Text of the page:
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Recipe: Toast — it’s what’s for dinner

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Food trends come and go, but “stuff on toast” is forever. Even in its purest form, golden-brown crisp bread — smeared with nothing more than some butter and sprinkled with salt — is a luxurious, timeless treat. But “toast is good!” is not news.

Dinner toast, though, should be. It is quite possibly the perfect summer food. Compared with other carby delights, toast is undeniably lighter than a sandwich and requires significantly less time to make than pasta (both important for summer food consumption). It has crunchy texture for days, and you can effortlessly eat it with one hand (neither can be said for most sandwiches or pasta).

Avocado is clearly the most famous topping in the toast community (yes, we are somehow still talking about avocado toast), but it is the hyper seasonal, very juicy, almost-too-ripe-to-slice tomato that deserves to be first in line as a topping for dinner toast.

Tomatoes truly have it all: mild sweetness, pronounced acidity and, when sliced, a saucy texture that complements the toast by sinking into the tender parts and gently softening the very crunchy bits. Do I love it because this combination reminds me of pizza? Maybe.

Stopping at tomatoes might suggest breakfast or a very petite lunch, and we are shooting for dinner, so let’s add more. Topping that perfect tomato toast with something like shrimp — cooked in a skillet with slivers of toasted garlic and a bit of white wine — would be my move, because I am forever seeking ways to eat more of my favorite summer foods (shrimp scampi and pan con tomate) at the same time.

Since I’m using a skillet and because I keep my toaster in a cabinet, it makes sense for me to make the toast in the skillet, too (preshrimp, of course). Even if your toaster lives on the countertop, I recommend this, because bread, when toasted in a skillet full of olive oil, becomes shatteringly crisp and evenly golden brown in a way your toaster could never deliver.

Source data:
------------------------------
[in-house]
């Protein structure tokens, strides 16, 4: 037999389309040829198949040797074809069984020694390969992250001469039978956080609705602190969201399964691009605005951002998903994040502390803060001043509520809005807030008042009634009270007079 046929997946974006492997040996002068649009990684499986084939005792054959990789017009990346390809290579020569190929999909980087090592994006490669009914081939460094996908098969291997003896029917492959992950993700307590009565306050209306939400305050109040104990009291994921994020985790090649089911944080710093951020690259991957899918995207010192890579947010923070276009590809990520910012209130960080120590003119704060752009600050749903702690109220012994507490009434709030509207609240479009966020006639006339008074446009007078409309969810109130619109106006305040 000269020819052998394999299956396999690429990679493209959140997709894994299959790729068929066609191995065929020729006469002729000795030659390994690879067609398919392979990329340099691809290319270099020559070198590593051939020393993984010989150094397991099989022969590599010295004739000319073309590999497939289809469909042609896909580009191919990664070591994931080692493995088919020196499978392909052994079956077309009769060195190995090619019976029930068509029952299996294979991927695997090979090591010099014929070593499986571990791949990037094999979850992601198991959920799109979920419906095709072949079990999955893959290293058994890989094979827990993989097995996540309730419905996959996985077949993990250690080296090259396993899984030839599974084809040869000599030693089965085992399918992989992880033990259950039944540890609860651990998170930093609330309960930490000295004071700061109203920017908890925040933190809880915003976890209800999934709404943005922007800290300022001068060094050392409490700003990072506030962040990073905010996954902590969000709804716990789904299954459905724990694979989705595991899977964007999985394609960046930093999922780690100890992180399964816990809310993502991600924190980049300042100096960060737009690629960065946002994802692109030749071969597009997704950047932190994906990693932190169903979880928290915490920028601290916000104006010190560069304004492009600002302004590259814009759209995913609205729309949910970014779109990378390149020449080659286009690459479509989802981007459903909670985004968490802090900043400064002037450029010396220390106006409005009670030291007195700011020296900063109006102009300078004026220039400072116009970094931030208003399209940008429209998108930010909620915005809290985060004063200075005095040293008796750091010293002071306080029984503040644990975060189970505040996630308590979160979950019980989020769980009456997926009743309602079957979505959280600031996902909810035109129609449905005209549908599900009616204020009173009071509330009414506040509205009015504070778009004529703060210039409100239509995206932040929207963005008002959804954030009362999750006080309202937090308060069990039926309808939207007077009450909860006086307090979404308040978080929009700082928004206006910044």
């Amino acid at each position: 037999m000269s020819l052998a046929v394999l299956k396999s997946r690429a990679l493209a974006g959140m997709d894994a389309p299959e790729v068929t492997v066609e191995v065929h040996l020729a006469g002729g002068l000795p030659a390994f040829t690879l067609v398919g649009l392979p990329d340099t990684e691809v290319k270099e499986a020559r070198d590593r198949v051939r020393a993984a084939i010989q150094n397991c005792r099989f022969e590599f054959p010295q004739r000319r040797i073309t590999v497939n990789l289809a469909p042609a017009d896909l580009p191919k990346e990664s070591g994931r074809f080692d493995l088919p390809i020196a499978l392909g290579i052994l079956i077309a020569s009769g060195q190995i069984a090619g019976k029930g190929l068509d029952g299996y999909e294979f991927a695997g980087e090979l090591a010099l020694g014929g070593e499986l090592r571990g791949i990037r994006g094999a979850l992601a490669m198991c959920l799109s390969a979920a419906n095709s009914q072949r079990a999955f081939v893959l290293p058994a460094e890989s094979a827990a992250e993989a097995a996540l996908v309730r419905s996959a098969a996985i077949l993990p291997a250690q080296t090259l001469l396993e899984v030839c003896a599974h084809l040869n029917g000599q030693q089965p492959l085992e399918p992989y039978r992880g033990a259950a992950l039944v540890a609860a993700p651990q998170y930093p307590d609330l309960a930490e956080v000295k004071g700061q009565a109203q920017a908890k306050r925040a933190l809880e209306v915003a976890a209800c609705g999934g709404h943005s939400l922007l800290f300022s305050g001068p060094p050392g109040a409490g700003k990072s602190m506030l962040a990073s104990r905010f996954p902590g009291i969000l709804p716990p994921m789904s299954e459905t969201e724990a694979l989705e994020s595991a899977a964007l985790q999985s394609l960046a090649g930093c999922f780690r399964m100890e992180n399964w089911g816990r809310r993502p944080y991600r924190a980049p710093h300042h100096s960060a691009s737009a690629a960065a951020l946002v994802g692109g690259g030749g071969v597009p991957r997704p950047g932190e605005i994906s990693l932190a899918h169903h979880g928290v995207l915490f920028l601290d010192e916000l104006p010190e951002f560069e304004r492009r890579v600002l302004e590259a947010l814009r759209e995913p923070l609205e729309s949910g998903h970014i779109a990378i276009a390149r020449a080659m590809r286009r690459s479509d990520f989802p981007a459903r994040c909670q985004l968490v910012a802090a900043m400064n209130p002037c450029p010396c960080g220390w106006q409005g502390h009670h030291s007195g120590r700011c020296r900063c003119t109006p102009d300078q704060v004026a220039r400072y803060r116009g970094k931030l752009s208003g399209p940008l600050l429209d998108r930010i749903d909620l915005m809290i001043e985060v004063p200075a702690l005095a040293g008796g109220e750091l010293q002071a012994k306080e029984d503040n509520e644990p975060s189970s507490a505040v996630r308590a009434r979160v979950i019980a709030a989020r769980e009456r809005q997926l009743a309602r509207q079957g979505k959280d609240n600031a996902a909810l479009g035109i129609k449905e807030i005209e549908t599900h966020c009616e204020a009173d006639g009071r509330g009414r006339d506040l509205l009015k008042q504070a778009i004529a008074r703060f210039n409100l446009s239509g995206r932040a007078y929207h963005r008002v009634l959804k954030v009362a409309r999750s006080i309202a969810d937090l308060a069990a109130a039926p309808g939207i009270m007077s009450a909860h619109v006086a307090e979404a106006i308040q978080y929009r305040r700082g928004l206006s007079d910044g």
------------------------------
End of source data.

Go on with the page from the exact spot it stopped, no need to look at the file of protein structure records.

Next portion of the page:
After I’ve crowned the perfectly toasted bread with the garlicky shrimp and ruby red tomatoes, I pour the buttery white wine sauce over the whole thing. Honestly, I can’t think of anything I’d rather have dressing my tomatoes or soaking into my toast, mostly because of the way it sinks into the bread, reminding me of the custardy center in a pan of stuffing.

Since this is dinner toast, you can pick it up with one hand or tackle it with a knife and fork for a more civilized eating experience. Either way, it’s toast. And toast is good.


By Alison Roman

  • 6 garlic cloves
  • 1/2 cup parsley or cilantro, finely chopped
  • Kosher salt and black pepper
  • 4 tablespoons olive oil, divided, plus more as needed
  • 4 slices bread from a French boule or country loaf, about 3/4- to 1-inch thick
  • 4 tablespoons unsalted butter
  • 1-1/2 pounds shrimp, peeled and deveined
  • 1/4 cup dry white wine (optional)
  • 1 pound fresh tomatoes, thinly sliced
  • 1 lemon, quartered

Finely chop 2 cloves of garlic and add to a small bowl with parsley; season with salt and pepper and set aside. Thinly slice remaining 4 garlic cloves; set aside.

Heat 2 tablespoons olive oil in a large skillet over medium-high. Add bread and toast until golden brown on one side, 2 to 3 minutes. Turn bread, adding another drizzle of olive oil as needed and toast on the other side, another 2 to 3 minutes. Transfer to a large serving platter and set aside.

Heat butter and remaining 2 tablespoons olive oil in the same skillet. Add garlic and season with salt and pepper. Cook, swirling skillet occasionally, until the butter starts to brown and the garlic is golden, 2 to 3 minutes.

Add shrimp and season with salt and pepper. Cook, tossing occasionally, until shrimp are bright pink and just cooked through, 3 to 4 minutes. Add white wine, if using, and let cook for a minute or two, just to take the edge off the wine (don’t reduce so much that you lose that sauciness, though). Remove pan from heat.

Place tomatoes on top of toast and sprinkle with half of the parsley-garlic mixture. Spoon shrimp and any buttery sauce in the skillet over the tomatoes and toast. Finish with remaining parsley-garlic mixture and serve with lemon wedges alongside. Serves 4.

Nutritional information unavailable.

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